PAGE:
Employer understanding of employee duties key to mitigate risks
In a decision handed down last month in the District Court of NSW (Inspector McCarthy (nee Shaw) v Siva & Jeya Pty Ltd  NSWDC 15), an employer was found guilty of breaching the former Occupational Health and Safety Act 2000 (NSW) (OHS Act) when a restaurant employee suffered serious burns resulting from a methylated spirits vapour explosion.
The employee in question was working in the restaurant one evening when she believed it was necessary to refill methylated spirits into a burner pot for a bain-marie in order to keep food at the right temperature for health reasons. When pouring the methylated spirits from a 5 litre container into the burner pot it ignited, resulting in serious burns requiring extensive skin grafting.
The employer was charged with a breach of section 8(1) of the OHS Act by failing in part to provide the employee with information and training (including with respect to a material safety data sheet) and carrying out a risk assessment of the task.
With respect to the information and training Judge Kearns held that:
- The employer's claim that refilling the burner pots was not part of the employee's duties was not made out. The employee, as a waitress, would typically be concerned with food temperature and had previously seen other employees fill the burner pots.
- No material safety data sheet had ever been provided to the employee, and given her limited understanding of English, simply handing a document would not be sufficient. Verbal follow up to explain the material safety data sheet and confirm the employee understood would be required.
With respect to the risk assessment Judge Kearns held that none had been undertaken and that if it had been alternate measures would have been used to refill the burner pots or an explicit direction provided to the employee that she was not required to fill them and should seek help.
It is clear from this case that employer's and other PCBUs should:
- take care to understand the duties required of their workers and even to an extent associated duties which may be undertaken;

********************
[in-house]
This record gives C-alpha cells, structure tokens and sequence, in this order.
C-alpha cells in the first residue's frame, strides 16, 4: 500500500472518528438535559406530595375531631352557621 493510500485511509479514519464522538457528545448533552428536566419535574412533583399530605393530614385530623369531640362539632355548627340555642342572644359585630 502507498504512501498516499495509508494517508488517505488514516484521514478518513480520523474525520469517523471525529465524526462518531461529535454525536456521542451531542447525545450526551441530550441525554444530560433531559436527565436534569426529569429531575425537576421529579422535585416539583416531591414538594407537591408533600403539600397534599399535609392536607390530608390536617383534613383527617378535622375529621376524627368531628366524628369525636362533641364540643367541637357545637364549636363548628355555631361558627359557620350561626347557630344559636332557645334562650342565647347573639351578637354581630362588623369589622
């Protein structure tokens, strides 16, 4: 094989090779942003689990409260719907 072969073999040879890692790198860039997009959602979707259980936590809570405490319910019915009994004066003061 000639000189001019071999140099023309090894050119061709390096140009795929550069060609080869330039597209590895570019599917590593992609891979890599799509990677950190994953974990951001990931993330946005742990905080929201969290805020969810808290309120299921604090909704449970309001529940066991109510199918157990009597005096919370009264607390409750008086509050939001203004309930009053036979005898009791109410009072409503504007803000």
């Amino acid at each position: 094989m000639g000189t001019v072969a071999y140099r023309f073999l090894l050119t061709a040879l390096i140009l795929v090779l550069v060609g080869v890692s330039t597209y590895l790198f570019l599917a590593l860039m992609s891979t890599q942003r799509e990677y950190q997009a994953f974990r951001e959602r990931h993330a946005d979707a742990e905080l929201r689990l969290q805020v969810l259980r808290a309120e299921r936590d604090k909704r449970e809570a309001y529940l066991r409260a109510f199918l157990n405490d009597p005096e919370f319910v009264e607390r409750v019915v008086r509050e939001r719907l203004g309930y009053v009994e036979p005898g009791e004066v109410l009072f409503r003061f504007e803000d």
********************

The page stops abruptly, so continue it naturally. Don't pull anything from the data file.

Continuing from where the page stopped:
- ensure that workers are trained and provided with required information in a form understandable for each worker, including foreign language translations;
- make it clear to workers what their duties entail and where they may be specific prohibitions; and
- conduct risk and hazards assessment over the tasks their workers engage in as part of their normal work.
Common sense does not override foreseeability
In another decision handed down in February 2015 (Comcare v Linfox Australia Pty Ltd  FCA 61) Judge Flick fined Linfox $90,000 (an amount agreed with Comcare) after Linfox admitted to breaching the former Commonwealth Health and Safety Act.
In 2011 an employee of Linfox was struck by a forklift whilst he was inside a shipping container, crushing his head between the load being carried by the forklift and the wall of the container. The resulting injuries were extensive and including multiple fractures, teeth damage, severe facial lacerations and nerve disruption.
Charges laid against the employer included failing to conduct an adequate hazard identification and risk assessment and failing to inform and instruct employees as to the relevant dangers. Importantly it was noted that the risk was foreseeable and was known by the employer for at least six weeks, including by one of the supervisors.